Archive | November, 2011

I got a letter

30 Nov

I got a letter today from S’s developmental paediatrician, who has kindly agreed to also become M’s paediatrician.

The letter was short and to the point – a single sentence stating that M has a confirmed diagnosis of autism.

So there it is. In black and white. Confirmed. Fact.

And you may wonder how I reacted?

Tears? Screaming? Screwing the letter into a ball and throwing it in the bin?

I was tempted for a moment to do all three. Tempted as I stood briefly on the front porch, taking it in.

But then, I didn’t do any of that. I took a deep breath. Smiled, walked back into the house and…. got straight onto the phone to the nearest autism specialist early intervention centre (which happens to be just around the corner from our house) and made an appointment to go in to see them. I then rang the central intake for early intervention, had them send me their form, filled it in and emailed it. Next, was on the phone to the paediatrician’s office to try and bring forward our appointments and formal reporting that we still need to allow us to access funding for M and finally on the phone to his wonderful speech therapist to update her that we’d like weekly speech therapy next year.

I should point out that this letter wasn’t the first I’d known of the diagnosis – just the first time I’d seen it on paper. I’d already asked the paediatrician to send the letter. We’re hamstrung by the hospital moving and everyone being super busy so we’re still waiting for the formal report. But I knew at least with a formal letter, we could start the ball rolling for early intervention.

So here I am tonight, the mother of TWO children with a disability (officially). I am still not sad, but will admit to being pretty bloody annoyed – for him and for me. Lots of appointments, therapy and butting heads to get what is best for him ahead.

And there’s still a fair amount of mumma guilt thrown in. I should have got on top of this sooner. Started the diagnosis process, got onto accessing early intervention and speech therapy sooner, given him more of my time – NOTICED that things weren’t right. I see a lot of it more clearly now as I watch my super Mr Neurotypical boy A developing, but then I had such little experience of what ‘normal’ really was for M. So yep, a bit of a slap in the face that I couldn’t so clearly see that there was definitely something up with my second child with a disability because my experiences with my first child with a disability hadn’t taught me what I should be expect in terms of child development. WHAM.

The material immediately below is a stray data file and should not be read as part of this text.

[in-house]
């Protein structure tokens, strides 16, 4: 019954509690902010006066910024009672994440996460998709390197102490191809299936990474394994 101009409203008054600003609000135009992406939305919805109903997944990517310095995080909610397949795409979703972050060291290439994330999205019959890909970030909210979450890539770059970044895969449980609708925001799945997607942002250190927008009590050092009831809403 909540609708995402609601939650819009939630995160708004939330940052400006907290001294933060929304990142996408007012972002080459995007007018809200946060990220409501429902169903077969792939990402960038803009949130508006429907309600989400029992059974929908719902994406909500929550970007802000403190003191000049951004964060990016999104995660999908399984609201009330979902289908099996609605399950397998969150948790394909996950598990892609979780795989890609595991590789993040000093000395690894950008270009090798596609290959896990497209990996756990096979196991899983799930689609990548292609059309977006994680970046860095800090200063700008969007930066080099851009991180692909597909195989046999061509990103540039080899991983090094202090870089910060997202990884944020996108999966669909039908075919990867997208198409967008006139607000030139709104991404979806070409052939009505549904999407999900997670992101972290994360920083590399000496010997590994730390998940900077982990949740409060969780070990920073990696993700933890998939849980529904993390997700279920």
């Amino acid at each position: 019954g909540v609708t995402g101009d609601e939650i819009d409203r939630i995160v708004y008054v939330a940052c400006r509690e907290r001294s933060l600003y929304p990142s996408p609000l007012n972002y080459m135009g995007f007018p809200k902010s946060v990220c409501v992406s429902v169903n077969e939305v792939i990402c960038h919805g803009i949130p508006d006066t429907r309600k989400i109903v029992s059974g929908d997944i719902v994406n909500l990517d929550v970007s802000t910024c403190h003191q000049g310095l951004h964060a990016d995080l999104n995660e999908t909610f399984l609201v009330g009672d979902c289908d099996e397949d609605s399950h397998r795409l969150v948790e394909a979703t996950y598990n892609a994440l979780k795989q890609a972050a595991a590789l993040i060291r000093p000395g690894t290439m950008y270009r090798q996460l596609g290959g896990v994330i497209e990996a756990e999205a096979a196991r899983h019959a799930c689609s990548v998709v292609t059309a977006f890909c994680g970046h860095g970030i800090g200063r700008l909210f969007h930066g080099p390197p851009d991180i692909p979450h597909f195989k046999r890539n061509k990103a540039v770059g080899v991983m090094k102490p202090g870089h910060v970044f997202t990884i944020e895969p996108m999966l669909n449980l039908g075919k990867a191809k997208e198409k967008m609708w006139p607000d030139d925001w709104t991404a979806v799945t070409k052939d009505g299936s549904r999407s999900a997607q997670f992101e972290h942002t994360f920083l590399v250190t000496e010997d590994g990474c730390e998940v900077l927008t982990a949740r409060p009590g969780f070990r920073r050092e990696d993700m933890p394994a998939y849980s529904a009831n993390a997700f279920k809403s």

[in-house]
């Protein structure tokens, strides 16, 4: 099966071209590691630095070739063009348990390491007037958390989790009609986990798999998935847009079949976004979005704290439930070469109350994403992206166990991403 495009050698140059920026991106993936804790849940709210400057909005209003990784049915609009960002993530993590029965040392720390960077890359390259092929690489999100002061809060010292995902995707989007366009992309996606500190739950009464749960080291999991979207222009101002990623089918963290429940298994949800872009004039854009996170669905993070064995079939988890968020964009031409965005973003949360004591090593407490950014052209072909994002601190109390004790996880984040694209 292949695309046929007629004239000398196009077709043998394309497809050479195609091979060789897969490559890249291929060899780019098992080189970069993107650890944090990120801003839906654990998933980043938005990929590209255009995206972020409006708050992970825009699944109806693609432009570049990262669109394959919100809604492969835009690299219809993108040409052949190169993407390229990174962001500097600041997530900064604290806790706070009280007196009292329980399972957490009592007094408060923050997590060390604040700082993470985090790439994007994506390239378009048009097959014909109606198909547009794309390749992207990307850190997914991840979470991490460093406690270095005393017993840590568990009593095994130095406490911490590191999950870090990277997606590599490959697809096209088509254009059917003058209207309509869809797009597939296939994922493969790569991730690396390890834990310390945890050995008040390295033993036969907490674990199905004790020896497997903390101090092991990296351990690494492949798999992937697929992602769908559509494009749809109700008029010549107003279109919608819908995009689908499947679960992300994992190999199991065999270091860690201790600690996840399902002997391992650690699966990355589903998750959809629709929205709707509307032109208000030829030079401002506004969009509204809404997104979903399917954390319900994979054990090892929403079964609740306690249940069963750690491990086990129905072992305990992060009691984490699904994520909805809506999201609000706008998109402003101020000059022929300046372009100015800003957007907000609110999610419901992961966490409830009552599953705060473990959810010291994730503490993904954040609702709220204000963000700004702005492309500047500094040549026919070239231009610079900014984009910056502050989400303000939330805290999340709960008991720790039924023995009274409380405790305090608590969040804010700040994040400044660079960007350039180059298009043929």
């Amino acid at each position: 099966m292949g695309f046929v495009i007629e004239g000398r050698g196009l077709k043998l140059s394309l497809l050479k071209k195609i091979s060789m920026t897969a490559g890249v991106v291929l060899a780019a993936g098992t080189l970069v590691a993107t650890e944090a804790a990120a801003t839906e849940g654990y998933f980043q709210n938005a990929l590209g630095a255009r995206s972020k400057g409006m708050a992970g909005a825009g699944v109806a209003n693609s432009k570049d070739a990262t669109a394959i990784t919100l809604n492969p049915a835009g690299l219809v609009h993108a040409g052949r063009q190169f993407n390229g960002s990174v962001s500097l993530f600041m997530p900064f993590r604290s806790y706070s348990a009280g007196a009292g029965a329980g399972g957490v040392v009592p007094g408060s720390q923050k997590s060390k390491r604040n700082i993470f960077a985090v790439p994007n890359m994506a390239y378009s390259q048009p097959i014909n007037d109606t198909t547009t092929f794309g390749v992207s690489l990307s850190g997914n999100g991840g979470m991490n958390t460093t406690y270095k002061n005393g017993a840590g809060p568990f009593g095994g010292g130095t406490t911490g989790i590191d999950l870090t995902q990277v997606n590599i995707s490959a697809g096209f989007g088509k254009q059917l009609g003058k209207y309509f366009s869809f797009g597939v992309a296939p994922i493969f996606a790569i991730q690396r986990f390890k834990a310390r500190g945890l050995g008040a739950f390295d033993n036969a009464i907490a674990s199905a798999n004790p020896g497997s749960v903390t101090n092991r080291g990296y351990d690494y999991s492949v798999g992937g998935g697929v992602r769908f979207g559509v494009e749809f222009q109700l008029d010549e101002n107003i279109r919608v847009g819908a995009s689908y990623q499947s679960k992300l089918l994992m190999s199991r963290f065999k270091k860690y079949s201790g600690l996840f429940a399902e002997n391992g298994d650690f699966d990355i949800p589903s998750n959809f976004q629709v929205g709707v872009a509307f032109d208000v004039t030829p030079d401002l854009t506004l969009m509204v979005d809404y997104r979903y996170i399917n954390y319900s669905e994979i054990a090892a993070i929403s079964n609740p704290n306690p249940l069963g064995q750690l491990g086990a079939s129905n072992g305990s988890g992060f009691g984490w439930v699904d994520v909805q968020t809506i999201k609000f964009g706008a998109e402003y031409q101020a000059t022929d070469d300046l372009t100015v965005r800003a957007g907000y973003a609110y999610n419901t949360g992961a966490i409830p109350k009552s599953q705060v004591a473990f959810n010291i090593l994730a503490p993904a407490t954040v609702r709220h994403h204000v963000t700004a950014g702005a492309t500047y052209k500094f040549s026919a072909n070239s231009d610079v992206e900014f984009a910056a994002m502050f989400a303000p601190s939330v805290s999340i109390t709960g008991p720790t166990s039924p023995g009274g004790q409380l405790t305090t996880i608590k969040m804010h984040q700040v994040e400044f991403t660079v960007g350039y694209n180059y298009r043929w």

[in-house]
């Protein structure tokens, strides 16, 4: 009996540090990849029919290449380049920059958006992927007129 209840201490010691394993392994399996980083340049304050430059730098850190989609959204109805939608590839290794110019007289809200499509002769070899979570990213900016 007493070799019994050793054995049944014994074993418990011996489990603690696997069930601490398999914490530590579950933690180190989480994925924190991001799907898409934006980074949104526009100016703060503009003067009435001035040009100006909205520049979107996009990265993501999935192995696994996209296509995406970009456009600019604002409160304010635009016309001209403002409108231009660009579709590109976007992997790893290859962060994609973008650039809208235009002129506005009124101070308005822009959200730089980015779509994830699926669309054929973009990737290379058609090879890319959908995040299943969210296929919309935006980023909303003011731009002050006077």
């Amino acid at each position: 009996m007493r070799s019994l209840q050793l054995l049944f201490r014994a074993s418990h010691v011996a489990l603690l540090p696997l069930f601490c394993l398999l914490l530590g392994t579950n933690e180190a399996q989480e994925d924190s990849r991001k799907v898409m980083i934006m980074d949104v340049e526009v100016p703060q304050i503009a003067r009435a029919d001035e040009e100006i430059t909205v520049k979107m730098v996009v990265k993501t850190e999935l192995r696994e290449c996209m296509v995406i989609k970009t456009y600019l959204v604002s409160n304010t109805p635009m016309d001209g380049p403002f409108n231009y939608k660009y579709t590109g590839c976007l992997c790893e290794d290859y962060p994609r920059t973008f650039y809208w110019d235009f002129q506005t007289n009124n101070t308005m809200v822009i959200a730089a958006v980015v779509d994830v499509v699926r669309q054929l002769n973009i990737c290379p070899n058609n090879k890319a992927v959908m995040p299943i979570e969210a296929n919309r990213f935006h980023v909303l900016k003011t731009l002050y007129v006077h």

Anyway, despite the guilt and feeling annoyed, I repeat – honestly, I am really not sad. The diagnosis is positive – he’ll get to access the Better Start funding that we missed out on with S. He’s looking to be cognitively quite bright. His diagnosis is for ‘mild’. Most important, he’s a happy, healthy and reasonably well adjusted 4 year old heading off to 4 year old kinder next year with what I consider to be minimal need for classroom support. Brilliant!

And I am well practiced at filling in forms, attending meetings, advocating strongly, understanding the maze of services and networks of support available and most importantly understanding that a diagnosis like this ain’t the end of the world.

And hell, anyone whose spent any time around me for any part of my life will tell you that ‘normal’ was something that I have never aspired to anyway.

So, bring it on and let’s get my gorgeous boy the very best services and support possible. I know that he’s going to be just fine.

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